Competence, as we know, is the best motivator.
So when we, as parent guides, start introducing just-noticeable-differences and the child who doesn’t really like change sees the difference and suddenly feels very competent, that child is now motivated to take on his own learning. It’s like, “I can do this and I want more!”
So all of the simple and everyday experiences we enjoy with our children become huge in terms of their growth.
This is just one obstacle that we can help overcome when it comes to raising our children with autism and putting them on the path to independence from a young age.
Kat Lee: Welcome back to ASD, A New Perspective. The podcast show where we help you understand what is going on in the mind of your child and we encourage you that growth for your child is possible. I’m Kat Lee, and in today’s podcast, Dr. Rochelle Shealy discusses the road to independence and the obstacles to independence we and our children can have. Let’s listen in.
Kat Lee: One of the things that really strikes me about independence is that we talk about how that’s from when they’re babies, you need to be thinking about it, not when they’re 18, 19, 20. But as I was thinking about planning and every year people start thinking about new things and thinking about their children developing, one of the things I was thinking about is as parents, we start out with the best of intentions, but our children become five, six, seven and we can lose our path on thinking down the road to independence. You and I talked about when they’re really young, three, four, five, but that’s what I see as hard. I guess I would call it the journey is keeping that top of mind. Do you see that with parents?
Dr. Sheely: I think the journey is hard and I also think the energy and discipline are hard as well. When you have a young child, that young child is so dependent on you for everything that it’s kind of easy to slip in there all of the growth-promoting things that you want to do with that child. But as the child matures and as the relationship gets more complex and complicated, then getting in that kind of daily time with the child and keeping focused on the objectives that you need to focus on becomes extremely difficult because we forget sometimes that teenagers are teenagers. And it’s very different to do something with a teenager than it is to do it with an infant or a very young child.
Kat Lee: It is, and I have to say, one of the things I can be really guilty of in life is liking efficiency.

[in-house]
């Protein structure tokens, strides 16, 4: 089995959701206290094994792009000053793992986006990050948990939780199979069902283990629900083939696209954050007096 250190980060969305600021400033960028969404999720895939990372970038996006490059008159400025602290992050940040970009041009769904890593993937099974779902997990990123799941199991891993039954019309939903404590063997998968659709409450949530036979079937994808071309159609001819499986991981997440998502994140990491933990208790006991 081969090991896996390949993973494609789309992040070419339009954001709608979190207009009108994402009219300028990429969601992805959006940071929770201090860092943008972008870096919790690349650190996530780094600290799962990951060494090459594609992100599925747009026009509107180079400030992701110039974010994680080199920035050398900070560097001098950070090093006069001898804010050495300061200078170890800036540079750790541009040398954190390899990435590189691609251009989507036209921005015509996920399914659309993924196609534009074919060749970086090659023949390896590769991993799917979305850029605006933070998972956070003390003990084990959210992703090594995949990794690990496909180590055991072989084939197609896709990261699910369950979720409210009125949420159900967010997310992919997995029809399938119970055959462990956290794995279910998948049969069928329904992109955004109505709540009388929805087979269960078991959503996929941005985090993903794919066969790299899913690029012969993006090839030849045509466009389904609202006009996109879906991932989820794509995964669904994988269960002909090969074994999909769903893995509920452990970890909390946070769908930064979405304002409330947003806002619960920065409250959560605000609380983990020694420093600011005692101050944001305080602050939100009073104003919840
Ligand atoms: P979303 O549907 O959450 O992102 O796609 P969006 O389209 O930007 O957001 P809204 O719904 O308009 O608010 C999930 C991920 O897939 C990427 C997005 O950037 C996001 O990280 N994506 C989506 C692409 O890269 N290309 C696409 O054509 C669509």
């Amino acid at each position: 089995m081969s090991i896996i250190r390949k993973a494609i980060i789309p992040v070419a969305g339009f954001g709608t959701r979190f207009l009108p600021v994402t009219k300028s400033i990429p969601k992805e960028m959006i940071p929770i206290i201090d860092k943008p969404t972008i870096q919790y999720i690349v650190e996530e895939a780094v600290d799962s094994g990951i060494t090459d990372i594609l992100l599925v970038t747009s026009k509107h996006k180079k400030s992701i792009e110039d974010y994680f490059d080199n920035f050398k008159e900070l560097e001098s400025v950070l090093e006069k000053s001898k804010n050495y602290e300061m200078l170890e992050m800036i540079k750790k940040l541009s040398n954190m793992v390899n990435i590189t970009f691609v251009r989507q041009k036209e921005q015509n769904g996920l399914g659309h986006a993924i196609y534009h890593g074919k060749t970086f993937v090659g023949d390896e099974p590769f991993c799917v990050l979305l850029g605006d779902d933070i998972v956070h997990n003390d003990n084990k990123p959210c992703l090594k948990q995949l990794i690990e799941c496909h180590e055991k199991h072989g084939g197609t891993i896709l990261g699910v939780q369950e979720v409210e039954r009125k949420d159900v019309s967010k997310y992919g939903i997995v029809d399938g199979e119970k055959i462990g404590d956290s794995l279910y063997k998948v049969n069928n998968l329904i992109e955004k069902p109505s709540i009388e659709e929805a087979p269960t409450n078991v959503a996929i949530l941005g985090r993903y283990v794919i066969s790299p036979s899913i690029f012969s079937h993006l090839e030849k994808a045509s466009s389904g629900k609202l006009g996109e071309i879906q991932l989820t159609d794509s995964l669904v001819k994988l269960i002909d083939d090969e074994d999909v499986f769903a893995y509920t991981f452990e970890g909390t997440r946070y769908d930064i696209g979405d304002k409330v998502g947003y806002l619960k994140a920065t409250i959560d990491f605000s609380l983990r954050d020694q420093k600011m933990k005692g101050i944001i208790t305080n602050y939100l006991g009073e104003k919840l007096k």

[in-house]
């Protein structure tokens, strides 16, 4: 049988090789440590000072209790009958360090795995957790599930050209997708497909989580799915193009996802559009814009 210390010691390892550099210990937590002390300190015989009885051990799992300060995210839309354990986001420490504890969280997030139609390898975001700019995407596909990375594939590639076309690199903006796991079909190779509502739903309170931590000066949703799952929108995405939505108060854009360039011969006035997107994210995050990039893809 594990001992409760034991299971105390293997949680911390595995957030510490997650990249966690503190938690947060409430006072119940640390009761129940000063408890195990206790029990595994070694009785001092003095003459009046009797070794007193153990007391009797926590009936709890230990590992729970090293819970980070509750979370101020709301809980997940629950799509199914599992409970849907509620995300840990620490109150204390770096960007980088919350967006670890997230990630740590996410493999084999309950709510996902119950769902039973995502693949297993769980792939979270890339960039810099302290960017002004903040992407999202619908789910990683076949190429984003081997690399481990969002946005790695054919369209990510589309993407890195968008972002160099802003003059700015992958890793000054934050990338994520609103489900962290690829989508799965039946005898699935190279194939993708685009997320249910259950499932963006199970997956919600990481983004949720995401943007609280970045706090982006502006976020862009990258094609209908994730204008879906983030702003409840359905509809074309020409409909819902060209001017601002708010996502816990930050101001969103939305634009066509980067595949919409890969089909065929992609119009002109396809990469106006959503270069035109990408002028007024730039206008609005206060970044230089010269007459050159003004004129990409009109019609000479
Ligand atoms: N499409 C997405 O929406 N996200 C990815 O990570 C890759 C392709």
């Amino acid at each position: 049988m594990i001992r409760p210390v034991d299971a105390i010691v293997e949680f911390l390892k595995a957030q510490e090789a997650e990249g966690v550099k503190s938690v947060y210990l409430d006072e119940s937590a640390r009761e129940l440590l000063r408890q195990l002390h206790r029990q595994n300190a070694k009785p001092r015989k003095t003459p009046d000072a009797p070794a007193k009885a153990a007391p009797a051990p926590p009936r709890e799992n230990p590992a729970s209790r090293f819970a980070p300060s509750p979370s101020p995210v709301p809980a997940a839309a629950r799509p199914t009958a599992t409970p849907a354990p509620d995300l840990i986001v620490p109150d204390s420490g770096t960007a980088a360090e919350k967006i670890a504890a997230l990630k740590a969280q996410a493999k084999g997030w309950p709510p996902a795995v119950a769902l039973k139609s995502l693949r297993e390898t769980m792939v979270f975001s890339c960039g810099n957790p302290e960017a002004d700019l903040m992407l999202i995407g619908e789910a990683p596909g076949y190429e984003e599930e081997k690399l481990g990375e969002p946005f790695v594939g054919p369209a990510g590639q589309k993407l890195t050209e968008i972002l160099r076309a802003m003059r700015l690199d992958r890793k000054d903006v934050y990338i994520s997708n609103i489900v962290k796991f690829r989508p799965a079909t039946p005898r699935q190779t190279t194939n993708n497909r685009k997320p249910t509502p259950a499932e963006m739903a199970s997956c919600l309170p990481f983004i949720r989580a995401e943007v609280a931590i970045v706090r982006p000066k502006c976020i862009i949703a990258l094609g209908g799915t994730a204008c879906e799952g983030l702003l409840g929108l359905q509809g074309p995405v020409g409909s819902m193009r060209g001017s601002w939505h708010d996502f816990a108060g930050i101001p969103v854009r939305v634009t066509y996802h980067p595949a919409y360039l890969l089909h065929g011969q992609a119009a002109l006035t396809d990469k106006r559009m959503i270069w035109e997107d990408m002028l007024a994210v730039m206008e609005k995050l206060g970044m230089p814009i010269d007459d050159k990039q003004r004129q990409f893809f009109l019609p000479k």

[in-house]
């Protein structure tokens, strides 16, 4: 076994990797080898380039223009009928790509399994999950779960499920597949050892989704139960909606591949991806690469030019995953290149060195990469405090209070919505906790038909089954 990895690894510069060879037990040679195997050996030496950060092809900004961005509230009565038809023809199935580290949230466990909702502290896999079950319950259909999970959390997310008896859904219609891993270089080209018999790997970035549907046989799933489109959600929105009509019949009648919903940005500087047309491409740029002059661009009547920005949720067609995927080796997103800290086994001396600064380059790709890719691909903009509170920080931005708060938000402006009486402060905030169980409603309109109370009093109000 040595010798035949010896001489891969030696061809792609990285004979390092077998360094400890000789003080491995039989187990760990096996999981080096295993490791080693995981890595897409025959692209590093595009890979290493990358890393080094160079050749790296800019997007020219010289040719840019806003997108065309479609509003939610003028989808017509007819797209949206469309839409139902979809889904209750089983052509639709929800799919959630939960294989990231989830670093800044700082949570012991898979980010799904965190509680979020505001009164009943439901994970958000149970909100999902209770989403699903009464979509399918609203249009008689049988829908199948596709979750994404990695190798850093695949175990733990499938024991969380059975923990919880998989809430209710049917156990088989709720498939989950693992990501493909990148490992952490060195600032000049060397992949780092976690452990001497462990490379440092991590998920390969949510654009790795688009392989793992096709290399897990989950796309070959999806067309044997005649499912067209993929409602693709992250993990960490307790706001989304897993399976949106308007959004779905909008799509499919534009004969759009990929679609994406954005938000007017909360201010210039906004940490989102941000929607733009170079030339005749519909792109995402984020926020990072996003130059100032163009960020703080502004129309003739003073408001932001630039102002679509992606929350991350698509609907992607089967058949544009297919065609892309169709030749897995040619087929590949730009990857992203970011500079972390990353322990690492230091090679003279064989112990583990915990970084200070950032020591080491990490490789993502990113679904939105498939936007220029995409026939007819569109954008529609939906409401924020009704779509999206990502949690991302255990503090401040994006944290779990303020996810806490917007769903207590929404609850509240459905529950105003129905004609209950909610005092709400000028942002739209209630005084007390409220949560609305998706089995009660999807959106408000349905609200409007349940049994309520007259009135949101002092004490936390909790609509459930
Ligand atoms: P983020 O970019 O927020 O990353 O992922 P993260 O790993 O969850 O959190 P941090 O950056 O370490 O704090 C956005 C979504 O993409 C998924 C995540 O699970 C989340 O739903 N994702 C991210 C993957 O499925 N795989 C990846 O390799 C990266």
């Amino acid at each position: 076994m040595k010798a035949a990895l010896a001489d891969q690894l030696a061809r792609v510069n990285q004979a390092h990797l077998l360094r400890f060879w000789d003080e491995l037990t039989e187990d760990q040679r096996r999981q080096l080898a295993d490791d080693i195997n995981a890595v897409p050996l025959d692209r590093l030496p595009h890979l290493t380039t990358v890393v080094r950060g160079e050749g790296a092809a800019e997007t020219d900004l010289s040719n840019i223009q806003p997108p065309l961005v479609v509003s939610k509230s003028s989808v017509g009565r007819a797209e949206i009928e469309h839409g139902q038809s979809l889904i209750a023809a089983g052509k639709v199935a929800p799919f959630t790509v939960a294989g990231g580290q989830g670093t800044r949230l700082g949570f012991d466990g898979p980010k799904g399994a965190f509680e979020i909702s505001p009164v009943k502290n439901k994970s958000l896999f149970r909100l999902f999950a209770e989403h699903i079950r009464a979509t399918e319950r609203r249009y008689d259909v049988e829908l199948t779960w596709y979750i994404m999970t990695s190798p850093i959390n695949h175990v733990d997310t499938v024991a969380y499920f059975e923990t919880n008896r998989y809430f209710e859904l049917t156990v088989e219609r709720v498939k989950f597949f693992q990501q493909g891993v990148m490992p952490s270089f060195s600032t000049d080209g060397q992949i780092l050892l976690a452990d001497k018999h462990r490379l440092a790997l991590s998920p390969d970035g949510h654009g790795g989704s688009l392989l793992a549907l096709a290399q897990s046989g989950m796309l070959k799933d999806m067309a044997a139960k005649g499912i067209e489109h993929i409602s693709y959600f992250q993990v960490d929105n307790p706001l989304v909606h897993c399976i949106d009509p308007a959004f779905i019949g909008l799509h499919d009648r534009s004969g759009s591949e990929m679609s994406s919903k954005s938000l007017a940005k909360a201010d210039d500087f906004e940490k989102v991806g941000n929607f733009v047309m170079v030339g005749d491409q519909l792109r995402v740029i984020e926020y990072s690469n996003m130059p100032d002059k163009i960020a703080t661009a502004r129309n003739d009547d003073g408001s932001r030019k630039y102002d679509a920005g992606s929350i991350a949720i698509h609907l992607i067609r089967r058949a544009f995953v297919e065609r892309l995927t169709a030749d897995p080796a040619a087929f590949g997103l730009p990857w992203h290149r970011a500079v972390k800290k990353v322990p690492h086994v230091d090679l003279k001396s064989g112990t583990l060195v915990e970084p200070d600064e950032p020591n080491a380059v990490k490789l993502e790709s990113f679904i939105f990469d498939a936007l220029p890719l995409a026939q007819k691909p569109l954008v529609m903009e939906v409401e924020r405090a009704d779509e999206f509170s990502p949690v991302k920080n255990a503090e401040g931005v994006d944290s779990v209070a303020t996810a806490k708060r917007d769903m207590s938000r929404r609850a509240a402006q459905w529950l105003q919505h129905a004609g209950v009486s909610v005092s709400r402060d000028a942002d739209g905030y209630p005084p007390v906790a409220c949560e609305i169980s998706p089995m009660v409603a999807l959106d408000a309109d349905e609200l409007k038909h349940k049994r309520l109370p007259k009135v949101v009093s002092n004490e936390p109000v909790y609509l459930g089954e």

Dr. Sheely: Is what?
Kat Lee: Being efficient. I like to get things done promptly and smoothly. That can be a real obstacle because we have to give our children time to become independent and we have to be okay with the process of independence. So along with just the discipline and the weariness of the time, I also think we have to realize we have to give those opportunities and they cannot always feel so efficient to us.
Dr. Sheely: And I think they, one of the things that we say in RDI and we kind of laugh and say it’s our mantra is we slow down to speed up, right? So I think sometimes when we think about slowing down, we think about I’m going to slow down today, instead of I need to have a new lifestyle. I don’t need to have a new lifestyle, and everything I do, I know there are things and times when I’m going to rush. But with this child, I want to make sure that I’m working on the development of the child’s mind and that the skills I’m putting in place are the skills that are leading toward independence. So that mantra that we have can work against us because of course, we slow down to speed up, but we don’t slow down to speed up tomorrow.
Kat Lee: I love this topic of obstacles to independence because once I started thinking about it, they just kind of start spilling out. So that difficulty slowing down to speed up I think is one. I also think, when you were talking I was thinking, but you know in order to see your child as independent, you have to have high expectations. So I think that can be an obstacle too, don’t you?
Dr. Sheely: I think it can be an obstacle, particularly if we expect that what we’re doing is going to result in something very specific overnight. So the obstacle becomes one of, I’m tired, I can’t do this anymore. The child is resisting and maybe what happened was we just got off track and we haven’t been doing enough assessments so we don’t really know where our child is and we’re jumping in there and doing activities, and we’re trying to put bandaids on something that still requires surgery and ongoing vitamins, all that stuff that keeps us moving. So I think it’s really important that we pace ourselves. It’s a marathon, it’s not a sprint. We have to keep pacing ourselves and we have to keep focused on not only the end goal but how are we getting there? Because if we look back, we can say, wow, we’re really doing much better than we were six months ago. We’re this much closer to independence. But if we don’t take the time to do that, we’re going to try to rush through activities and look at product over process.